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Climate change feedback

Feedback related to climate change / From Wikipedia, the free encyclopedia

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Climate change feedbacks are effects of global warming that amplify or diminish the effect of forces that initially cause the warming. Positive feedbacks enhance global warming while negative feedbacks weaken it.[4]:2233 Feedbacks are important in the understanding of climate change because they play an important part in determining the sensitivity of the climate to warming forces. Climate forcings and feedbacks together determine how much and how fast the climate changes. Large positive feedbacks can lead to tipping points—abrupt or irreversible changes in the climate system—depending upon the rate and magnitude of the climate change.[5][6][7][8][9]

Examples of some effects of global warming that can amplify (positive feedbacks) or reduce (negative feedbacks) global warming[1][2] Observations and modeling studies indicate that there is a net positive feedback to Earth's current global warming.[3]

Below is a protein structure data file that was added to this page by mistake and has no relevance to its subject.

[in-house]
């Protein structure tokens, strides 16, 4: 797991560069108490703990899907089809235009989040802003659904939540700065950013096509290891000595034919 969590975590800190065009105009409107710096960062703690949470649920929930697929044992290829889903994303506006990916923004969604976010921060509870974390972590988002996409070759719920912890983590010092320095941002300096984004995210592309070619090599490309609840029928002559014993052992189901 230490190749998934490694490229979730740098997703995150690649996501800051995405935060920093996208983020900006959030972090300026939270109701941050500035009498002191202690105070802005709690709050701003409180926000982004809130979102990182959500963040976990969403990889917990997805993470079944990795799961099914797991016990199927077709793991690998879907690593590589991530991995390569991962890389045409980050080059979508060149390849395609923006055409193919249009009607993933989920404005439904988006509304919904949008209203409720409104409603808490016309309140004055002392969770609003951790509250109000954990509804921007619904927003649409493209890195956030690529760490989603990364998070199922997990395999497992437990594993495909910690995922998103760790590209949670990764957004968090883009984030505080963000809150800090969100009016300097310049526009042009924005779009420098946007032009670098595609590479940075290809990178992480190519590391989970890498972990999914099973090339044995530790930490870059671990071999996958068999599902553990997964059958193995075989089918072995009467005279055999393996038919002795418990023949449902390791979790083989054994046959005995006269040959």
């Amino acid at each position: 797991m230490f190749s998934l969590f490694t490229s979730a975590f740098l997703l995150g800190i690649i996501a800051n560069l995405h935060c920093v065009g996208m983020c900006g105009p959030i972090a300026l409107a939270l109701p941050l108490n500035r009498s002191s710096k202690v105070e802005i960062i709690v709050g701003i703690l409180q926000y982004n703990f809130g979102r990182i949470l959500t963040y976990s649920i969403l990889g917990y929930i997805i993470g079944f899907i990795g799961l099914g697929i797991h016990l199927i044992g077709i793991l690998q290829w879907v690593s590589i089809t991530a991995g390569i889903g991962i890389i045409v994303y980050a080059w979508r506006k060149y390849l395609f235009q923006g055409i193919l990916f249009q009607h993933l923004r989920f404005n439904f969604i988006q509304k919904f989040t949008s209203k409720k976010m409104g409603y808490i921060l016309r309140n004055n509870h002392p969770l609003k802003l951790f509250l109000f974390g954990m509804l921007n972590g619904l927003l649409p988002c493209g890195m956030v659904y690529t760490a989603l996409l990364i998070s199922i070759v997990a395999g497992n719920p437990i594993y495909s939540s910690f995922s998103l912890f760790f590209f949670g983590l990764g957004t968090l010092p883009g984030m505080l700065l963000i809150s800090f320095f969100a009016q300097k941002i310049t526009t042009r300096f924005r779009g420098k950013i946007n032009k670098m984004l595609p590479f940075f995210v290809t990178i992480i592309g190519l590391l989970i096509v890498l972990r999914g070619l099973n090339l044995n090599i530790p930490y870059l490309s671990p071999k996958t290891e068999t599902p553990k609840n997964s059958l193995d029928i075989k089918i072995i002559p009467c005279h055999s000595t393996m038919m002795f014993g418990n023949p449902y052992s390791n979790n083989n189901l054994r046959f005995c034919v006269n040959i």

The main positive feedback in global warming is the tendency of warming to increase the amount of water vapor in the atmosphere, which in turn leads to further warming.[10] Positive climate feedbacks include the carbon cycle positive feedbacks which include arctic methane release from thawing permafrost peat bogs and hydrates, abrupt increases in atmospheric methane, decomposition, peat decomposition, rainforest drying, forest fires, desertification. Other positive climate feedbacks include cloud feedback, ice–albedo feedback and gas release.

The main negative feedback or "cooling response" comes from the Stefan–Boltzmann law, the amount of heat removed from the Earth into space changes with the fourth power of the temperature of Earth's surface and atmosphere. This blackbody radiation or Planck response has been identified as "the most fundamental feedback in the climate system".[11]:19 Carbon cycle negative feedbacks act to remove carbon dioxide and methane from the system after their concentrations increase. These feedbacks include the response of oceans, chemical weathering, and primary production through photosynthesis.

Observations and modeling studies indicate that globally the positive feedbacks outweigh the negative feedbacks, indicating a net positive feedback to warming.[3]

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